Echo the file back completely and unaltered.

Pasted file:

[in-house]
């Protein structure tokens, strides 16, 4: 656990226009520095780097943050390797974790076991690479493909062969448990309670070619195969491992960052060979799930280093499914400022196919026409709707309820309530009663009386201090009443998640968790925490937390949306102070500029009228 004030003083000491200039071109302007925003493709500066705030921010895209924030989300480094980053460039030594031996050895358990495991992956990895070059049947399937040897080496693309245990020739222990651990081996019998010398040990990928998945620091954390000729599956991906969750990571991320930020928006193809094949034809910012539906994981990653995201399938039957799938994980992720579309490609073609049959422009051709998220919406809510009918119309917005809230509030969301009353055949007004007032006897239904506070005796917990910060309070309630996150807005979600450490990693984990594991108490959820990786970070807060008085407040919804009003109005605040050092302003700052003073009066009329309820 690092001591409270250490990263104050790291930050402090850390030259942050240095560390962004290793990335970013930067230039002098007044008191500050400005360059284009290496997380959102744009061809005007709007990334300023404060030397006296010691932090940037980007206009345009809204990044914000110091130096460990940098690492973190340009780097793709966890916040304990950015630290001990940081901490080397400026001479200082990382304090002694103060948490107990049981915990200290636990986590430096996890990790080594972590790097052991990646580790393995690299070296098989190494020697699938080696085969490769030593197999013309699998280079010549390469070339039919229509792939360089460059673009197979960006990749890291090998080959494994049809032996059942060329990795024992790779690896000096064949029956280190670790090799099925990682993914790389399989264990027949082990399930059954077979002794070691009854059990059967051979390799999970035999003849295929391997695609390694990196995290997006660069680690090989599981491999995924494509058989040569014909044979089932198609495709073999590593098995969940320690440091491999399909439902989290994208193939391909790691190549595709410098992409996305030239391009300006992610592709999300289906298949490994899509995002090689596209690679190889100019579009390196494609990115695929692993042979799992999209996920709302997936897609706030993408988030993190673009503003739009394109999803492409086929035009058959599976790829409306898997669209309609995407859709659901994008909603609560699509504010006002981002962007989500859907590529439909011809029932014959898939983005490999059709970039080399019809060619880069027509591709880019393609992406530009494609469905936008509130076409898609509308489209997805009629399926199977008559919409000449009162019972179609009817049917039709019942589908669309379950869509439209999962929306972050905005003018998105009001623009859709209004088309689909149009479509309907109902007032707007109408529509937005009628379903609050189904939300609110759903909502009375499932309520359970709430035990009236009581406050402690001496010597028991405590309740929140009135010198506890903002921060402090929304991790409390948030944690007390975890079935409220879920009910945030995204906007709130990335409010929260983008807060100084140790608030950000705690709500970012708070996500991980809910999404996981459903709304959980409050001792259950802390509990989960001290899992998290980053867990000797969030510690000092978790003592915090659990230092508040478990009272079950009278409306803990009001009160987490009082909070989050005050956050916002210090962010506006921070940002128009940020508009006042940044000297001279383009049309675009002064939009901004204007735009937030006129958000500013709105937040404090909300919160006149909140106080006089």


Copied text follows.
[in-house]
């Protein structure tokens, strides 16, 4: 656990226009520095780097943050390797974790076991690479493909062969448990309670070619195969491992960052060979799930280093499914400022196919026409709707309820309530009663009386201090009443998640968790925490937390949306102070500029009228 004030003083000491200039071109302007925003493709500066705030921010895209924030989300480094980053460039030594031996050895358990495991992956990895070059049947399937040897080496693309245990020739222990651990081996019998010398040990990928998945620091954390000729599956991906969750990571991320930020928006193809094949034809910012539906994981990653995201399938039957799938994980992720579309490609073609049959422009051709998220919406809510009918119309917005809230509030969301009353055949007004007032006897239904506070005796917990910060309070309630996150807005979600450490990693984990594991108490959820990786970070807060008085407040919804009003109005605040050092302003700052003073009066009329309820 690092001591409270250490990263104050790291930050402090850390030259942050240095560390962004290793990335970013930067230039002098007044008191500050400005360059284009290496997380959102744009061809005007709007990334300023404060030397006296010691932090940037980007206009345009809204990044914000110091130096460990940098690492973190340009780097793709966890916040304990950015630290001990940081901490080397400026001479200082990382304090002694103060948490107990049981915990200290636990986590430096996890990790080594972590790097052991990646580790393995690299070296098989190494020697699938080696085969490769030593197999013309699998280079010549390469070339039919229509792939360089460059673009197979960006990749890291090998080959494994049809032996059942060329990795024992790779690896000096064949029956280190670790090799099925990682993914790389399989264990027949082990399930059954077979002794070691009854059990059967051979390799999970035999003849295929391997695609390694990196995290997006660069680690090989599981491999995924494509058989040569014909044979089932198609495709073999590593098995969940320690440091491999399909439902989290994208193939391909790691190549595709410098992409996305030239391009300006992610592709999300289906298949490994899509995002090689596209690679190889100019579009390196494609990115695929692993042979799992999209996920709302997936897609706030993408988030993190673009503003739009394109999803492409086929035009058959599976790829409306898997669209309609995407859709659901994008909603609560699509504010006002981002962007989500859907590529439909011809029932014959898939983005490999059709970039080399019809060619880069027509591709880019393609992406530009494609469905936008509130076409898609509308489209997805009629399926199977008559919409000449009162019972179609009817049917039709019942589908669309379950869509439209999962929306972050905005003018998105009001623009859709209004088309689909149009479509309907109902007032707007109408529509937005009628379903609050189904939300609110759903909502009375499932309520359970709430035990009236009581406050402690001496010597028991405590309740929140009135010198506890903002921060402090929304991790409390948030944690007390975890079935409220879920009910945030995204906007709130990335409010929260983008807060100084140790608030950000705690709500970012708070996500991980809910999404996981459903709304959980409050001792259950802390509990989960001290899992998290980053867990000797969030510690000092978790003592915090659990230092508040478990009272079950009278409306803990009001009160987490009082909070989050005050956050916002210090962010506006921070940002128009940020508009006042940044000297001279383009049309675009002064939009901004204007735009937030006129958000500013709105937040404090909300919160006149909140106080006089």